When we buy coffee we can see a number of things on the packet. Information will often include the country the beans originated from, the farm they came from and then additional terms that relate to the quality. We will try here to make sense of what the sizing of the coffee bean means.
Coffee sizes are called ‘grades’. The size of a coffee bean is important as there is a correlation between the size of a bean and its quality. Whilst others factors will affect taste, all things being equal, a larger coffee bean should produce a better tasting brew than a small bean.
What further confuses the consumer is that different countries use the word ‘grading’ differently. The Speciality Coffee Association of America for examples uses the word grading to consider more than just size. Other countries use grading to describe the elevation of the bean. So do beware.
Consistency of Size
What matters to roasters is that within a bag the beans are of a consistent size. Larger beans roast more slowly than smaller beans so you don’t get a consistent roast of the beans if they are of different sizes. To ensure this consistency beans are sifted through screens which are metal sheets with holes punched in them of a certain size. This prevents beans of different sizes being put together.
Numbering System Used
The metal screens are numbered 8 through to 20. These numbers refer to how many 64ths of an inch the holes are. So a size 9 screen has holes that are 9/64 inch wide. What you will find is that even numbered screens tend to be used for Arabica selections and odd numbered screens are for Robustas. It is important to note that this system is not perfect so variances are allowed.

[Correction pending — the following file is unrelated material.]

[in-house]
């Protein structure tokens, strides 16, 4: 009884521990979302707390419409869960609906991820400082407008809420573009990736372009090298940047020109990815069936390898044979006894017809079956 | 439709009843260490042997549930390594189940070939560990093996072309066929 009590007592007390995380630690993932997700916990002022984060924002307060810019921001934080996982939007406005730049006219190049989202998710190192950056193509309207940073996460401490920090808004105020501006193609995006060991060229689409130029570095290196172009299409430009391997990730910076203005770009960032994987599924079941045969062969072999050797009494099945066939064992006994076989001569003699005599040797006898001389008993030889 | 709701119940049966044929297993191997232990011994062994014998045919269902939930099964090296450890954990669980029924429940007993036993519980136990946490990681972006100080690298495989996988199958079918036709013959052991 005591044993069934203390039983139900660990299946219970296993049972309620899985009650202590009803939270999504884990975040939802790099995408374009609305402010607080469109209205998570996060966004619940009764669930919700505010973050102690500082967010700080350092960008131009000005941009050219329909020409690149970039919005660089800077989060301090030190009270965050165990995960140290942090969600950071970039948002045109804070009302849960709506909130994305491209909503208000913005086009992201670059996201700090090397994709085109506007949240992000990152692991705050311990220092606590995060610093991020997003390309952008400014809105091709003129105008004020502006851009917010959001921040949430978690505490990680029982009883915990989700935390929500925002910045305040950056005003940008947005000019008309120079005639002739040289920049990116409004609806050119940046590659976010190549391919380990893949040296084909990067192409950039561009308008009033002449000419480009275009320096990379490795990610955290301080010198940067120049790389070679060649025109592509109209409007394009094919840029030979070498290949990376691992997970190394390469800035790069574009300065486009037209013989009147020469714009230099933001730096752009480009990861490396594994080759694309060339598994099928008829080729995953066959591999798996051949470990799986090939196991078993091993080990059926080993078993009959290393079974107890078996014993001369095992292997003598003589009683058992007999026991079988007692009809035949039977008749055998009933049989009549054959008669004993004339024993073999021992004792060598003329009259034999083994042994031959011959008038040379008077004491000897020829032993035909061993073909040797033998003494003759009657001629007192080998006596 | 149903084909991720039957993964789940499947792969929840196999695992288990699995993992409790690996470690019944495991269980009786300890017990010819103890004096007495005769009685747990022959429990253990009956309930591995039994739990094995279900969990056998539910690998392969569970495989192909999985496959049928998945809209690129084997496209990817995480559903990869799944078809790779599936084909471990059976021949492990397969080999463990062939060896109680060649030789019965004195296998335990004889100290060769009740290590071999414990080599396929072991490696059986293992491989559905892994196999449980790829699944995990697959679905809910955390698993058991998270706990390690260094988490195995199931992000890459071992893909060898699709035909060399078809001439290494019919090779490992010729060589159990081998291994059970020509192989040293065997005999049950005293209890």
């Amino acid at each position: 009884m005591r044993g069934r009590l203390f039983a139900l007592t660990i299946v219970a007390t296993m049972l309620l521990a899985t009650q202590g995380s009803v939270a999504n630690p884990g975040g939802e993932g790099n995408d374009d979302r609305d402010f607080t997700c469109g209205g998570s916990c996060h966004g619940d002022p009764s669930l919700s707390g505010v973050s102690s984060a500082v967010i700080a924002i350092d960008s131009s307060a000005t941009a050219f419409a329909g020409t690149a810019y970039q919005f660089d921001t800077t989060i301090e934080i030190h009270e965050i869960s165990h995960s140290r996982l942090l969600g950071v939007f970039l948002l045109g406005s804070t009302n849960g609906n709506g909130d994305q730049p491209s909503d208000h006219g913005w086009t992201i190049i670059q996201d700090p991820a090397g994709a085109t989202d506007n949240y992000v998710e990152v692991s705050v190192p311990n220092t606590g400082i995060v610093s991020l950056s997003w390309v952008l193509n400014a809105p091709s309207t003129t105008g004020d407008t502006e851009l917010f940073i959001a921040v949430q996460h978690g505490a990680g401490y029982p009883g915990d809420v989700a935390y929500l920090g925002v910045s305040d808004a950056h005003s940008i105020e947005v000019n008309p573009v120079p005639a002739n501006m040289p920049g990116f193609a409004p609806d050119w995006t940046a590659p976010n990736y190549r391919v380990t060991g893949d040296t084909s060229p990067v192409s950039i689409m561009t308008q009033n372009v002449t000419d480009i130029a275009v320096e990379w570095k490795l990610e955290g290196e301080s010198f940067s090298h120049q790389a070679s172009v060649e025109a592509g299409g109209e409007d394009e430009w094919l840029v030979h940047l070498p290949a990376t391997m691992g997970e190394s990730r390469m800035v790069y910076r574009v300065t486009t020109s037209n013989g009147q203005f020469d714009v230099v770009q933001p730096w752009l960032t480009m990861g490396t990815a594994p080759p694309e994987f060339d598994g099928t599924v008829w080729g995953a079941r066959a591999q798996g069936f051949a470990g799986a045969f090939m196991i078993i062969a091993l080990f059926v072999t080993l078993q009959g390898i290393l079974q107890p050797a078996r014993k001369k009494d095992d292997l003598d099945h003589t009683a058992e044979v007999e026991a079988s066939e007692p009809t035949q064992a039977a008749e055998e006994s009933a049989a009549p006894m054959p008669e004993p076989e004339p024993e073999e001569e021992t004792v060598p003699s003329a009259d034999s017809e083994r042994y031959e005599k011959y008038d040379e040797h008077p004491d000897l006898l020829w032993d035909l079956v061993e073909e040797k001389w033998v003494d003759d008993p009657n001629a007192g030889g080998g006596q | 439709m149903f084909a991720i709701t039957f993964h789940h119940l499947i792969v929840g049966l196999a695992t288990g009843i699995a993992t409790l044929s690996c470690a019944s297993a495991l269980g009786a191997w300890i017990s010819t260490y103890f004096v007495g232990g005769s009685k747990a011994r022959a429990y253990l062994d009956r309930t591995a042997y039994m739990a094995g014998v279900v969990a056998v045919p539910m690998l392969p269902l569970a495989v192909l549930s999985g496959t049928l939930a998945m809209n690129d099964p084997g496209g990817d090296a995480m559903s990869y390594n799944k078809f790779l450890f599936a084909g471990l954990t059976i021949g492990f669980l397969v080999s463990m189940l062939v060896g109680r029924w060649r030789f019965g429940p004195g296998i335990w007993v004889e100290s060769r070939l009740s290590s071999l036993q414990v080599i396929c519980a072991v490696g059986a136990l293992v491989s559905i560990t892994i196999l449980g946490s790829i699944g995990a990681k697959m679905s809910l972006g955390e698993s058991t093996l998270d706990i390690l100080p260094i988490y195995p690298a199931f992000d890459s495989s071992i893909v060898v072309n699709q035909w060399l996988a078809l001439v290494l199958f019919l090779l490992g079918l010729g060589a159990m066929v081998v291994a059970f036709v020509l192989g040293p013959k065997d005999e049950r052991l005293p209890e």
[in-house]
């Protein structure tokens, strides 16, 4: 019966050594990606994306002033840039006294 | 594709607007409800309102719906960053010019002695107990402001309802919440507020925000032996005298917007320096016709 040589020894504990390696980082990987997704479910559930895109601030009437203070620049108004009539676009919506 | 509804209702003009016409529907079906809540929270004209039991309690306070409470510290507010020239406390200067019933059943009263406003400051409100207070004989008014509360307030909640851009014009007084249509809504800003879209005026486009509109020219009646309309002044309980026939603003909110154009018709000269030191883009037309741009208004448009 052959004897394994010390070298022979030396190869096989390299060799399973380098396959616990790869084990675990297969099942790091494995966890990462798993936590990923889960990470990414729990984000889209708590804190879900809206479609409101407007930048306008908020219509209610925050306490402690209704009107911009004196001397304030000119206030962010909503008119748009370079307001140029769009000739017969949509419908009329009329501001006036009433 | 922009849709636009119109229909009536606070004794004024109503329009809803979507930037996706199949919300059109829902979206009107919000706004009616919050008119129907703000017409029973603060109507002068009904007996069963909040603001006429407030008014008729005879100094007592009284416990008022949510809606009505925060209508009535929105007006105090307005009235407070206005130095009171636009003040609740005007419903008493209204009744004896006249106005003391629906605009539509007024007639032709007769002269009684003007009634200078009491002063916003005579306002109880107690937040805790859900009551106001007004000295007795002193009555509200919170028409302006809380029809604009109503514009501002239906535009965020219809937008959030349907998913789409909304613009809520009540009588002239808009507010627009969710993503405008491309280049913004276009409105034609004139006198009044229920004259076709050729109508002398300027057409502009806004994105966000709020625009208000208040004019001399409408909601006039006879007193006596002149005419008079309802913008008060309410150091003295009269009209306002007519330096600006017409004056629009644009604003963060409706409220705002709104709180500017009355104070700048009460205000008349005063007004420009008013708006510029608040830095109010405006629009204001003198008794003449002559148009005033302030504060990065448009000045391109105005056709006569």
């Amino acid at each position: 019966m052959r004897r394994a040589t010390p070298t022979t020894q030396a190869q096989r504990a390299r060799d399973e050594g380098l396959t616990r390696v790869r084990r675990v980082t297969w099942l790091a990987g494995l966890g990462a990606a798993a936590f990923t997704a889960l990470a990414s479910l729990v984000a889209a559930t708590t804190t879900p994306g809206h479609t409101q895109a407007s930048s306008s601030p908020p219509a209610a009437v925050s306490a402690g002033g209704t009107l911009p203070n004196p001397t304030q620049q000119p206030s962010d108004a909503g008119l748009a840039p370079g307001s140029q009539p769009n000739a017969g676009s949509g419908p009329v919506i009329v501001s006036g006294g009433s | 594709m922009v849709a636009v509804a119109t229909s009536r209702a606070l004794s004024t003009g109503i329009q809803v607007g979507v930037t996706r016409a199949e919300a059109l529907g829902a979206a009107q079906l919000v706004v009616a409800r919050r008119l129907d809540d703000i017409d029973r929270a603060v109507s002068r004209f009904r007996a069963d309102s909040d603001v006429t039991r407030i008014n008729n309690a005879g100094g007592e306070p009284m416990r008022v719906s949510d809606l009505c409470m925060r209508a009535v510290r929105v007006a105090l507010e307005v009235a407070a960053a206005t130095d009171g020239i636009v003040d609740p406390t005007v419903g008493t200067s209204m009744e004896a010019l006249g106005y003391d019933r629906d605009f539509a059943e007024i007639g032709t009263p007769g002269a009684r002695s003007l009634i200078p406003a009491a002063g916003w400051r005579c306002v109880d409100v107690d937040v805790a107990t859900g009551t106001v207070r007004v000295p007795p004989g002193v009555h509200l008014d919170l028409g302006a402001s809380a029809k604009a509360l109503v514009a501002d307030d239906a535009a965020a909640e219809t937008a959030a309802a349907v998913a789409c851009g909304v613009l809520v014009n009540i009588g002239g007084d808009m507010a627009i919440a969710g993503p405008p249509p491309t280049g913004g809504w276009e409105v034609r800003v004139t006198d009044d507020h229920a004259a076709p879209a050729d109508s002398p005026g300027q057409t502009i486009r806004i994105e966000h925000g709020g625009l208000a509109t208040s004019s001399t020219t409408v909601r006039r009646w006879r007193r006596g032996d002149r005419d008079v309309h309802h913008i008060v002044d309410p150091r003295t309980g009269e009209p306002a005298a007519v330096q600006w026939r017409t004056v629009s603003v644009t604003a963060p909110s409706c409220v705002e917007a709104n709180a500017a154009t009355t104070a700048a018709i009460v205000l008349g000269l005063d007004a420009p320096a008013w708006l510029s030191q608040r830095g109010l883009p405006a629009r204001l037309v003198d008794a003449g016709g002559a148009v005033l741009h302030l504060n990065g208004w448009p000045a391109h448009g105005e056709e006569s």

A further complication is that sorting happens in different countries so local terminology will come in. An example is a screen size 20 bean will have an industry classification of ‘very large’, in Africa and India the term that will be used for these beans is ‘elephants’. These beans are actually the exception to the rule that big beans are the best. They often break up during roasting.
To further show the different terminology used let’s take screen size 16. The industry classification for this is ‘large’, in Central and South America the term used is Segundas, in Columbia Excelso and Africa and India the term is AB.
Most roasters look for coffee that is screen size 16-18. These tend to be of a superior quality. Anything smaller than 14 tends to be used for cheaper coffees.
Superior, Supremo, AA
These are terms you may see on packaging. AA refers to a larger than normal bean. Kenyan AA coffee beans for example are grade 18 in size. If you see AA on a packaging it will usually relate to really good quality beans.
Supremo is used in Columbia. They pass through size 18 and are seen to reflect a quality coffee bean. Excelso, is also used in Columbia, these beans are slightly smaller than Supremo but pass through size 16 sieve perforations. In summary all of these terms suggest a quality coffee bean.